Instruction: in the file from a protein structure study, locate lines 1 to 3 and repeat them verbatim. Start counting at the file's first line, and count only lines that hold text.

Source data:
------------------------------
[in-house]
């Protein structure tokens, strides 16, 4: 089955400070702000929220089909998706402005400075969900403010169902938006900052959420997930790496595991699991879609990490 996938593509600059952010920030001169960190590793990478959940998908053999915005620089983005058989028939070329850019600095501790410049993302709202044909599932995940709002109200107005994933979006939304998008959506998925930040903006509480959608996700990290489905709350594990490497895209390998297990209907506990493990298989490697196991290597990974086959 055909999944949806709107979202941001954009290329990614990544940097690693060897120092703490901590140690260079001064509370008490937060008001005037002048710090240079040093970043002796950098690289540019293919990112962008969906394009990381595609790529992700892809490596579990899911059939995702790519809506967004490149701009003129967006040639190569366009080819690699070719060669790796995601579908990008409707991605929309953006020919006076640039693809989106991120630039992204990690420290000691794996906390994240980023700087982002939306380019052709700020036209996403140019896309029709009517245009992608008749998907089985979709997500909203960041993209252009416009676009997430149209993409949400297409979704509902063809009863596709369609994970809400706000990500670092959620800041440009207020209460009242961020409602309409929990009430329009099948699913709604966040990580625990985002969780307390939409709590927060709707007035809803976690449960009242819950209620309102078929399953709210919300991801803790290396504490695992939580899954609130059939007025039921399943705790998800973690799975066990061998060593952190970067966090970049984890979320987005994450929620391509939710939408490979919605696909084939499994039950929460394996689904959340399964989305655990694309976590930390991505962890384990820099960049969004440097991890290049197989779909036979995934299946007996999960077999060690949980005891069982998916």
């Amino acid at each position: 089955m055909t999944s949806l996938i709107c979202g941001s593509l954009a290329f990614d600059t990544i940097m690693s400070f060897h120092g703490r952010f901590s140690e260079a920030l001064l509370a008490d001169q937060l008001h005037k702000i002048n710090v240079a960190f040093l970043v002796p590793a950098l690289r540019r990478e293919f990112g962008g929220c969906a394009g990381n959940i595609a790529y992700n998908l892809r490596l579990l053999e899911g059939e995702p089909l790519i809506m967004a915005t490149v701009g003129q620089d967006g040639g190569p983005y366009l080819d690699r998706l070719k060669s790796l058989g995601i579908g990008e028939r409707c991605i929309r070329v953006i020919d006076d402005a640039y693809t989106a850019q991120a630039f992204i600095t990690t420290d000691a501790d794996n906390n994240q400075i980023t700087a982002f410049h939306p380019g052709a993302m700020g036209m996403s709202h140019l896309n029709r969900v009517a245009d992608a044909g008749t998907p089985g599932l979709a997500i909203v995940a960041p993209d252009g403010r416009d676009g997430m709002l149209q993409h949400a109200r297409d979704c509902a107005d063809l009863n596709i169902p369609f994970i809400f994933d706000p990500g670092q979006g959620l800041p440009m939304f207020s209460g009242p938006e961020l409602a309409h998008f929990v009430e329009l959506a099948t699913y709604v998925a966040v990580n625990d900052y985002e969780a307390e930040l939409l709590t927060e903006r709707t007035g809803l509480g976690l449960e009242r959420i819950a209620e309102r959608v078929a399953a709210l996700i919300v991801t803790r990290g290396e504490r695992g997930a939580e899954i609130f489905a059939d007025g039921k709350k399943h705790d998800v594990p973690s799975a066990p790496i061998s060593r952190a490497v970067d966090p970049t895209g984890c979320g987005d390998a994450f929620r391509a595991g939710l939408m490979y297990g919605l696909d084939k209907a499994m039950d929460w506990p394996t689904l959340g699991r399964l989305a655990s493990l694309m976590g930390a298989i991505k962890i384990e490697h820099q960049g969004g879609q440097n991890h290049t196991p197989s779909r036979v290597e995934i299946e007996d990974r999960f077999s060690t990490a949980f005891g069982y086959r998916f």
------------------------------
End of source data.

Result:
[in-house]
């Protein structure tokens, strides 16, 4: 089955400070702000929220089909998706402005400075969900403010169902938006900052959420997930790496595991699991879609990490 996938593509600059952010920030001169960190590793990478959940998908053999915005620089983005058989028939070329850019600095501790410049993302709202044909599932995940709002109200107005994933979006939304998008959506998925930040903006509480959608996700990290489905709350594990490497895209390998297990209907506990493990298989490697196991290597990974086959 055909999944949806709107979202941001954009290329990614990544940097690693060897120092703490901590140690260079001064509370008490937060008001005037002048710090240079040093970043002796950098690289540019293919990112962008969906394009990381595609790529992700892809490596579990899911059939995702790519809506967004490149701009003129967006040639190569366009080819690699070719060669790796995601579908990008409707991605929309953006020919006076640039693809989106991120630039992204990690420290000691794996906390994240980023700087982002939306380019052709700020036209996403140019896309029709009517245009992608008749998907089985979709997500909203960041993209252009416009676009997430149209993409949400297409979704509902063809009863596709369609994970809400706000990500670092959620800041440009207020209460009242961020409602309409929990009430329009099948699913709604966040990580625990985002969780307390939409709590927060709707007035809803976690449960009242819950209620309102078929399953709210919300991801803790290396504490695992939580899954609130059939007025039921399943705790998800973690799975066990061998060593952190970067966090970049984890979320987005994450929620391509939710939408490979919605696909084939499994039950929460394996689904959340399964989305655990694309976590930390991505962890384990820099960049969004440097991890290049197989779909036979995934299946007996999960077999060690949980005891069982998916």
């Amino acid at each position: 089955m055909t999944s949806l996938i709107c979202g941001s593509l954009a290329f990614d600059t990544i940097m690693s400070f060897h120092g703490r952010f901590s140690e260079a920030l001064l509370a008490d001169q937060l008001h005037k702000i002048n710090v240079a960190f040093l970043v002796p590793a950098l690289r540019r990478e293919f990112g962008g929220c969906a394009g990381n959940i595609a790529y992700n998908l892809r490596l579990l053999e899911g059939e995702p089909l790519i809506m967004a915005t490149v701009g003129q620089d967006g040639g190569p983005y366009l080819d690699r998706l070719k060669s790796l058989g995601i579908g990008e028939r409707c991605i929309r070329v953006i020919d006076d402005a640039y693809t989106a850019q991120a630039f992204i600095t990690t420290d000691a501790d794996n906390n994240q400075i980023t700087a982002f410049h939306p380019g052709a993302m700020g036209m996403s709202h140019l896309n029709r969900v009517a245009d992608a044909g008749t998907p089985g599932l979709a997500i909203v995940a960041p993209d252009g403010r416009d676009g997430m709002l149209q993409h949400a109200r297409d979704c509902a107005d063809l009863n596709i169902p369609f994970i809400f994933d706000p990500g670092q979006g959620l800041p440009m939304f207020s209460g009242p938006e961020l409602a309409h998008f929990v009430e329009l959506a099948t699913y709604v998925a966040v990580n625990d900052y985002e969780a307390e930040l939409l709590t927060e903006r709707t007035g809803l509480g976690l449960e009242r959420i819950a209620e309102r959608v078929a399953a709210l996700i919300v991801t803790r990290g290396e504490r695992g997930a939580e899954i609130f489905a059939d007025g039921k709350k399943h705790d998800v594990p973690s799975a066990p790496i061998s060593r952190a490497v970067d966090p970049t895209g984890c979320g987005d390998a994450f929620r391509a595991g939710l939408m490979y297990g919605l696909d084939k209907a499994m039950d929460w506990p394996t689904l959340g699991r399964l989305a655990s493990l694309m976590g930390a298989i991505k962890i384990e490697h820099q960049g969004g879609q440097n991890h290049t196991p197989s779909r036979v290597e995934i299946e007996d990974r999960f077999s060690t990490a949980f005891g069982y086959r998916f």